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National Farm School

What is now Delaware Valley University began as the National Farm School in 1896.

Forty acres of the main campus of Delaware Valley College (ahem… I mean UNIVERSITY, old habits, I am an alum) comprise the Henry Schmieder Arboretum.  As are many college and university arboreta and botanical gardens, this is open for exploration throughout the year and free of charge and serves dual purpose as public garden and living classroom.

Delaware Valley University

The Entrance to Delaware Valley University

One of the 36 garden members of Greater Philadelphia Gardens, the gardens are a mix of landscapes around historic and new campus buildings and specific garden spaces around the grounds.  As you wander through campus you will find a Peony and Iris Garden. It seems we had perfect timing to see irises and tree peonies in bloom on our May 12 stroll.  You will also find here a Winter Walk, Annuals Garden, the Oak Woods, the Martin Brooks Conifer Garden, an Herb Garden, Beech Collection and a Rock Garden.

Peony Del Val

A Tree Peony blooms in the Iris and Peony Garden

While named for a 40-year faculty member from the early 1920’s in 1966, the Arboretum was an important part of the campus from its inception 70 years prior.  As a student earning my BS in Ornamental Horticulture I valued the opportunity to learn about the plants by feeling them, smelling them and observing them in many seasons.

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One Park, Two Champion Trees Susquehanna State Park

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Susquehanna State Park Sign

“The tree which moves some to tears of joy is in the eyes of others only a green thing that stands in the way. Some see nature all ridicule and deformity… and some scarce see nature at all. But to the eyes of the man of imagination, nature is imagination itself.”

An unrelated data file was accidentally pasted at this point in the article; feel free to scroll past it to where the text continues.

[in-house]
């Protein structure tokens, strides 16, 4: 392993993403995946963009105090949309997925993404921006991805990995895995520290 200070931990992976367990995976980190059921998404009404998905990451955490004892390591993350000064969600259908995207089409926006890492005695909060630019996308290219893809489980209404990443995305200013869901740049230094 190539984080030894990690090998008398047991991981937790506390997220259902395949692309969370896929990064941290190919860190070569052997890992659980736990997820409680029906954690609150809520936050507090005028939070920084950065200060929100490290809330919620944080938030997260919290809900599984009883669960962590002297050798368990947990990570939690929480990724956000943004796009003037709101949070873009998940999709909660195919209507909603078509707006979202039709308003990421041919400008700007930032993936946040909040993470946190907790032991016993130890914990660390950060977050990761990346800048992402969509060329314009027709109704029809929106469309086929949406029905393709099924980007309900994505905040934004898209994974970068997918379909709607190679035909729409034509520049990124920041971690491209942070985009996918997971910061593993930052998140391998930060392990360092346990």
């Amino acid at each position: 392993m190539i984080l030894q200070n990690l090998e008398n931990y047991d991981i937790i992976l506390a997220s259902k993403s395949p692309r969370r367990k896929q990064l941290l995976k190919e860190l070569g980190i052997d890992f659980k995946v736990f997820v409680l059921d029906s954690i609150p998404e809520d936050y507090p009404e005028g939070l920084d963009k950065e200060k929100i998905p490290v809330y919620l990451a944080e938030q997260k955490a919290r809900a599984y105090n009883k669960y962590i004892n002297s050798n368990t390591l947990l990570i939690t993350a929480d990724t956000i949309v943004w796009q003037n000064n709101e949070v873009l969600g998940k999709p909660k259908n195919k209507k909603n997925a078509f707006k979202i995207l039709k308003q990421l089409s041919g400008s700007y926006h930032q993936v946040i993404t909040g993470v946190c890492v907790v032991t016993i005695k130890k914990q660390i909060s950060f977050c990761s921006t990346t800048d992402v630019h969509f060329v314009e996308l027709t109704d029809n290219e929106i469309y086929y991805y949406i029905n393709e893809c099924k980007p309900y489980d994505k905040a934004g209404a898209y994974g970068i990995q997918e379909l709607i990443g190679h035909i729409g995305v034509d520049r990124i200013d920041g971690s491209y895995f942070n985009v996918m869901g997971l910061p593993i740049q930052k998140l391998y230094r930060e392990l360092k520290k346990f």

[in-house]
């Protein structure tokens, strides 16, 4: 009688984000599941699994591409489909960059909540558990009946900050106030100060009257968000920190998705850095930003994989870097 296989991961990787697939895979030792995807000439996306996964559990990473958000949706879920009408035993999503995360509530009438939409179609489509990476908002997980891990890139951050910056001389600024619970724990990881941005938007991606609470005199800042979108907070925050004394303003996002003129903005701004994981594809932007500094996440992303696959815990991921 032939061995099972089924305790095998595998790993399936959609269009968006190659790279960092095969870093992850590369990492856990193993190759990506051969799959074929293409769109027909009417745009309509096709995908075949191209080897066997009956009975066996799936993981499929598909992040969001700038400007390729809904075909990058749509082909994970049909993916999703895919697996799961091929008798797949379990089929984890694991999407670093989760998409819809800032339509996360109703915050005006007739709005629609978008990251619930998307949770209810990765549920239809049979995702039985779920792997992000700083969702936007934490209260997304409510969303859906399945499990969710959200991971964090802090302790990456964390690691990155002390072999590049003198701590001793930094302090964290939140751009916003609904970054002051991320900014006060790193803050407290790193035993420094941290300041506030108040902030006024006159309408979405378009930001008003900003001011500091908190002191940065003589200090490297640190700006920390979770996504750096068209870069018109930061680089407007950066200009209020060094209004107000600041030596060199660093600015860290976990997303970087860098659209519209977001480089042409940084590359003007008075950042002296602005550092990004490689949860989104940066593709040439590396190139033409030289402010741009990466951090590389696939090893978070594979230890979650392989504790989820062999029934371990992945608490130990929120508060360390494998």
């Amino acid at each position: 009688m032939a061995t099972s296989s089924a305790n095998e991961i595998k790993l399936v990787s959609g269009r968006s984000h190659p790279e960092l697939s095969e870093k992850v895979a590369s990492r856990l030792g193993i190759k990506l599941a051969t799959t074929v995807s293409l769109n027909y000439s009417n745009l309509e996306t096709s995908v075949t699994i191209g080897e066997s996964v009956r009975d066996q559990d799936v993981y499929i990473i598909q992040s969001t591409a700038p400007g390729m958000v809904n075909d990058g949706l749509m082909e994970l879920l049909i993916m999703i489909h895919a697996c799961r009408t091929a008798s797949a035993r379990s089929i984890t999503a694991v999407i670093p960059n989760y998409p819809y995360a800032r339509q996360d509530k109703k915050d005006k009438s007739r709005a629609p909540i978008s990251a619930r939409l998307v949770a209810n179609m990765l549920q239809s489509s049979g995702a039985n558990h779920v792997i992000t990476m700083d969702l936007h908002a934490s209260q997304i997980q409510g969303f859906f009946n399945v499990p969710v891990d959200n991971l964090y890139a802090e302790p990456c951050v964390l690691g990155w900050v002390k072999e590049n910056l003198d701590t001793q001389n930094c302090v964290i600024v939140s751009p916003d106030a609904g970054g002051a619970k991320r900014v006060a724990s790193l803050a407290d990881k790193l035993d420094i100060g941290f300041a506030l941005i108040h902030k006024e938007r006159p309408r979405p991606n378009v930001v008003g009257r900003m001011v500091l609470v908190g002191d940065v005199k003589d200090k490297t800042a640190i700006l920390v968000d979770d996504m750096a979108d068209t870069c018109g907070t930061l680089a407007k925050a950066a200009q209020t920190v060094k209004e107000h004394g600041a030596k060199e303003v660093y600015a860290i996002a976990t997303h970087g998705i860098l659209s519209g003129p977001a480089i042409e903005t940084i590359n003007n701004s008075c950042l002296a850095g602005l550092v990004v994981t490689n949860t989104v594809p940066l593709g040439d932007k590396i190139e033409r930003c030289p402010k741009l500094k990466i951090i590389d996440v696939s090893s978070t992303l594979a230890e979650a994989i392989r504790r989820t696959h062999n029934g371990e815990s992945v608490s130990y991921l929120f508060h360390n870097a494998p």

― William Blake

Susquehanna State Park in Havre de Grace, MD is home to two Maryland champion trees.  In addition to waterfalls and wildflowers I am always on the hunt for large trees.  I mean I planned a road trip and vacation solely to visit a large tree. So on this weekend camping trip we happened to set up the evening’s nylon shelter in a park with some big trees. We honestly didn’t realize it until we read the trail map.

While 15 miles of trails wind their way through the forested 2,753 acres, you need only to take one of them to see these two enormous trees.

Hop on the Deer Creek Trail and follow the green blazes. The well-worn trail will lead you to the trees.

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Fairmount Park, Philadelphia – Shofuso Japanese House and Garden and Fairmount Park Horticultural Center

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A View of the Shofuso Japanese House and Garden

A View of the Shofuso Japanese House and Garden

With more than 30 public gardens within 30 miles of the city, Philadelphia is America’s Garden Capital. My hunny and I have a goal to visit them all this year. We began this adventure with an early spring visit to Fairmount Park.

West Fairmount Park in Philadelphia is home to Shofuso Japanese House and Garden and the Fairmount Park Horticultural Center.

Our first stop was Shofuso. The area occupied by this house and landscape has been dedicated to Japanese Culture and garden design since the 1876 Centennial Exposition. Both the garden and the house are open for exploration.

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Bermuda for 26 Hours (including sleep)

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Around Palm Island Nature Reserve Bermuda

Around Palm Island Nature Preserve Bermuda

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How do you spell the sound your bicycle tires make as they skid to a halt on a gravelly path? That is the sound I would like to spell now. This onomatopoeia is the sound my sister and the tour guides heard as I braked to a sudden stop on my rented mountain bike on a rail trail in Bermuda.  “Don’t worry”, my sister said to the guide, “she will catch up, she probably found a plant.”

I have been on a couple cruises in the past. My trip to Alaska and one to Belgium and Holland were aboard smaller ships. This was my first cruise on an enormous ship (though the smallest in this company’s fleet) and our destination was Bermuda.

This five day August cruise had us out on the open Atlantic for 2 days out and 2 days back and just over one day in Bermuda. This included sleeping time. So we had about 16 hours of time on the island.

In this time my sister and I managed a bike ride along the Bermuda Railway Trail National Park and enjoyed the aquatic wonders of a kayak excursion, to do some window shopping and a eat nice meal off-ship. Not bad for a few short hours.

Find plants I did. This is the one that had me screeching my tires:

Night Bloomuing Cereus Flower

The incredible fading bloom of a night blooming cereus